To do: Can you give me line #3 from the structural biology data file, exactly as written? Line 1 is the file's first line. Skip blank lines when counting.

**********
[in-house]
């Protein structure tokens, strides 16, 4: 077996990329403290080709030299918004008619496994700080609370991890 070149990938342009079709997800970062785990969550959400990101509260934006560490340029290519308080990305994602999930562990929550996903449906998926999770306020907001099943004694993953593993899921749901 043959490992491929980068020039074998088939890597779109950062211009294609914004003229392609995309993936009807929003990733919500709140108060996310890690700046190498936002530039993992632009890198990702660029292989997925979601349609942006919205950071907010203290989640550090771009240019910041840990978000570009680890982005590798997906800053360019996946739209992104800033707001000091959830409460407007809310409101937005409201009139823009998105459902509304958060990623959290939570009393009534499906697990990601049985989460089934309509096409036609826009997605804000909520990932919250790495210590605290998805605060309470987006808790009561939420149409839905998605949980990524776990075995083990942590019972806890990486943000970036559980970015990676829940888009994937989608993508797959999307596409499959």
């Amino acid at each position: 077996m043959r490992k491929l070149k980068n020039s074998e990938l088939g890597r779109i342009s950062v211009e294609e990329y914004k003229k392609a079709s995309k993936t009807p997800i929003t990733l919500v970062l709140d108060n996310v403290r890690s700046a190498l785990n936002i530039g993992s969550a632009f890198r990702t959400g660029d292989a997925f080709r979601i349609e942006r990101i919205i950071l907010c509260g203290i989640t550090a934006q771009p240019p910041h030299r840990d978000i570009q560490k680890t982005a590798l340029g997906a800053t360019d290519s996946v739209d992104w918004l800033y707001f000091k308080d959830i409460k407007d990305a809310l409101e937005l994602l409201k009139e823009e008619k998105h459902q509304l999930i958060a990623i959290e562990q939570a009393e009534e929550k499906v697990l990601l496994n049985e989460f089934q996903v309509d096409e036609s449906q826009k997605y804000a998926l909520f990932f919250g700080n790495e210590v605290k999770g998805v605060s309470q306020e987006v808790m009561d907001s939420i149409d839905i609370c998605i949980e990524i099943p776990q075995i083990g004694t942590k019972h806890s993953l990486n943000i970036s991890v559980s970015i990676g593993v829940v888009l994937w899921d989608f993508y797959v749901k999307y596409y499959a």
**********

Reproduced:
């Amino acid at each position: 077996m043959r490992k491929l070149k980068n020039s074998e990938l088939g890597r779109i342009s950062v211009e294609e990329y914004k003229k392609a079709s995309k993936t009807p997800i929003t990733l919500v970062l709140d108060n996310v403290r890690s700046a190498l785990n936002i530039g993992s969550a632009f890198r990702t959400g660029d292989a997925f080709r979601i349609e942006r990101i919205i950071l907010c509260g203290i989640t550090a934006q771009p240019p910041h030299r840990d978000i570009q560490k680890t982005a590798l340029g997906a800053t360019d290519s996946v739209d992104w918004l800033y707001f000091k308080d959830i409460k407007d990305a809310l409101e937005l994602l409201k009139e823009e008619k998105h459902q509304l999930i958060a990623i959290e562990q939570a009393e009534e929550k499906v697990l990601l496994n049985e989460f089934q996903v309509d096409e036609s449906q826009k997605y804000a998926l909520f990932f919250g700080n790495e210590v605290k999770g998805v605060s309470q306020e987006v808790m009561d907001s939420i149409d839905i609370c998605i949980e990524i099943p776990q075995i083990g004694t942590k019972h806890s993953l990486n943000i970036s991890v559980s970015i990676g593993v829940v888009l994937w899921d989608f993508y797959v749901k999307y596409y499959a």